• The average child in America is exposed to five pesticides daily in their food and drinking water.
• The U.S. water system is regularly contaminated above safe limits immediately following chemical fertilizer applications to farm fields.
• Farms in developing countries that use organic techniques produce an average of 79 percent more than farms that don’t. -Organic Consumers Association
Fifty-five groups from across the country sent a letter in early October to key Congressional Committees asking them to halt funding for the National Animal Identification System (NAIS) and to keep it separate from food safety reforms.
The recent highly publicized failures in America’s food safety system, from the slaughter of downer cattle in California to the inconclusive hunt for salmonella-laced tomatoes, have created a public outcry. Some advocates and legislators want to include the proposed National Animal Identification System (NAIS) as a mandatory part of food safety reforms. NAIS is a controversial three-step program that calls for registering, tagging, and tracking every livestock and poultry animal in the country, whether or not the animal is kept for food.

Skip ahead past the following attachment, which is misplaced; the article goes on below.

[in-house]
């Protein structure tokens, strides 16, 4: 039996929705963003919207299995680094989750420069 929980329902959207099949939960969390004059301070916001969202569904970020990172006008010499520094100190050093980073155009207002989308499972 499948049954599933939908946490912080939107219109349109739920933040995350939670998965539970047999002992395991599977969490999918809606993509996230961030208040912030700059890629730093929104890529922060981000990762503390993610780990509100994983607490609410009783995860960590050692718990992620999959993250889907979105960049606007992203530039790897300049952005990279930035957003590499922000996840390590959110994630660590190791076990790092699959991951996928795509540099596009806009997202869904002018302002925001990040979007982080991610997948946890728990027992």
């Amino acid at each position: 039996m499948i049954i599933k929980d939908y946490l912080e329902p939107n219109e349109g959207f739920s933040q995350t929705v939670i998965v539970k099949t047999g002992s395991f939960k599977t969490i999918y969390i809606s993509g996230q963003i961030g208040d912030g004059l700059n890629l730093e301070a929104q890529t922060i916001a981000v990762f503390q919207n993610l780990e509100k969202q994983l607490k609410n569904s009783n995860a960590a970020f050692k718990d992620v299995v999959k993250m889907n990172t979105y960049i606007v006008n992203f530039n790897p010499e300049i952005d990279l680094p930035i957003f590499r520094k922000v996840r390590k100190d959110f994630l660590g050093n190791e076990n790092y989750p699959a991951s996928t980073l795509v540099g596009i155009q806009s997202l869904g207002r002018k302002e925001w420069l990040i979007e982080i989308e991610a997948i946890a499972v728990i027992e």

“The giant meatpackers are diverting attention from the real reasons for the recurring food scandals, by pushing a feel-good tracking program that will protect their profits without improving the safety of their meat products,” said Judith McGeary, executive director of the Farm and Ranch Freedom Alliance, one of the signatories to the letter.
The NAIS would track livestock and poultry animals from birth to death, ending at the slaughterhouse. According to the Centers for Disease Control, most foodborne illnesses are the result of contamination at the slaughterhouse or during food processing and handling.